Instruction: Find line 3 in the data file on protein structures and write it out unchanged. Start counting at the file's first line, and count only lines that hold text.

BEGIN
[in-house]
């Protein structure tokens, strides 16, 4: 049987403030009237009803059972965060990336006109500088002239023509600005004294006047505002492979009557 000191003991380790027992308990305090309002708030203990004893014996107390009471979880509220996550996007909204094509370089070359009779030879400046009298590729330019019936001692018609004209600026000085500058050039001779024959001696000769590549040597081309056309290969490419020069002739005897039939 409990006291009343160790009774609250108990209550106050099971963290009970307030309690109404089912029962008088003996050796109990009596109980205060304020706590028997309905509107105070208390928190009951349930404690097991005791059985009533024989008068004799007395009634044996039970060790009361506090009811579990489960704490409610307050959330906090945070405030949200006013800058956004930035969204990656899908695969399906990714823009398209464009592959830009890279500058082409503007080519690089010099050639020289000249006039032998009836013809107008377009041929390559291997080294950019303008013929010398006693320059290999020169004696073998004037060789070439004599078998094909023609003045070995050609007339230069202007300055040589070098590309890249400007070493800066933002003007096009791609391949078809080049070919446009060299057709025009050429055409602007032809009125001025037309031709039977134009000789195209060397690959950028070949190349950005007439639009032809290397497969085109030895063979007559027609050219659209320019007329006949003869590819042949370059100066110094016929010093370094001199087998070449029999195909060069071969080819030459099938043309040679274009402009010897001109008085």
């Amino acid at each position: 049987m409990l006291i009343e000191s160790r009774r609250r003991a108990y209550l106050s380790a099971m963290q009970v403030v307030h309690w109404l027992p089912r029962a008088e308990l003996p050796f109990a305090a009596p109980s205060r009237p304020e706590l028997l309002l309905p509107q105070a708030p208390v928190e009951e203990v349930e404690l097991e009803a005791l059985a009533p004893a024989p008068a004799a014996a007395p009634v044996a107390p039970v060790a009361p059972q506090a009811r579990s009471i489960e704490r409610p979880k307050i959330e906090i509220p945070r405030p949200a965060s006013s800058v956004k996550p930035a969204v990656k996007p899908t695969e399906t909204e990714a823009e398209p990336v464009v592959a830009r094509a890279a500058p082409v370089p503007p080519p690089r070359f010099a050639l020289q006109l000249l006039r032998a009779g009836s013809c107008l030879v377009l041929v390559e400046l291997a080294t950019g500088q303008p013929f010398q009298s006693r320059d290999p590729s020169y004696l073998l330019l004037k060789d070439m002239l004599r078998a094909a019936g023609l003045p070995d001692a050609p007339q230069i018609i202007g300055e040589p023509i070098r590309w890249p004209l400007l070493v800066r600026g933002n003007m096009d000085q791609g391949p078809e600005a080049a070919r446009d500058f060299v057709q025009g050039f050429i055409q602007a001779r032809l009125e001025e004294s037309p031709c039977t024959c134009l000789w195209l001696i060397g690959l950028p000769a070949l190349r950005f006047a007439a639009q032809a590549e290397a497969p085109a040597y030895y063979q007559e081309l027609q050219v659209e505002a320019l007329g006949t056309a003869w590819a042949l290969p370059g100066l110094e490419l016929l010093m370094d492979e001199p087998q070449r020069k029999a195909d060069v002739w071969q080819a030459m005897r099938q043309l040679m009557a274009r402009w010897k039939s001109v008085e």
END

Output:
């Amino acid at each position: 049987m409990l006291i009343e000191s160790r009774r609250r003991a108990y209550l106050s380790a099971m963290q009970v403030v307030h309690w109404l027992p089912r029962a008088e308990l003996p050796f109990a305090a009596p109980s205060r009237p304020e706590l028997l309002l309905p509107q105070a708030p208390v928190e009951e203990v349930e404690l097991e009803a005791l059985a009533p004893a024989p008068a004799a014996a007395p009634v044996a107390p039970v060790a009361p059972q506090a009811r579990s009471i489960e704490r409610p979880k307050i959330e906090i509220p945070r405030p949200a965060s006013s800058v956004k996550p930035a969204v990656k996007p899908t695969e399906t909204e990714a823009e398209p990336v464009v592959a830009r094509a890279a500058p082409v370089p503007p080519p690089r070359f010099a050639l020289q006109l000249l006039r032998a009779g009836s013809c107008l030879v377009l041929v390559e400046l291997a080294t950019g500088q303008p013929f010398q009298s006693r320059d290999p590729s020169y004696l073998l330019l004037k060789d070439m002239l004599r078998a094909a019936g023609l003045p070995d001692a050609p007339q230069i018609i202007g300055e040589p023509i070098r590309w890249p004209l400007l070493v800066r600026g933002n003007m096009d000085q791609g391949p078809e600005a080049a070919r446009d500058f060299v057709q025009g050039f050429i055409q602007a001779r032809l009125e001025e004294s037309p031709c039977t024959c134009l000789w195209l001696i060397g690959l950028p000769a070949l190349r950005f006047a007439a639009q032809a590549e290397a497969p085109a040597y030895y063979q007559e081309l027609q050219v659209e505002a320019l007329g006949t056309a003869w590819a042949l290969p370059g100066l110094e490419l016929l010093m370094d492979e001199p087998q070449r020069k029999a195909d060069v002739w071969q080819a030459m005897r099938q043309l040679m009557a274009r402009w010897k039939s001109v008085e």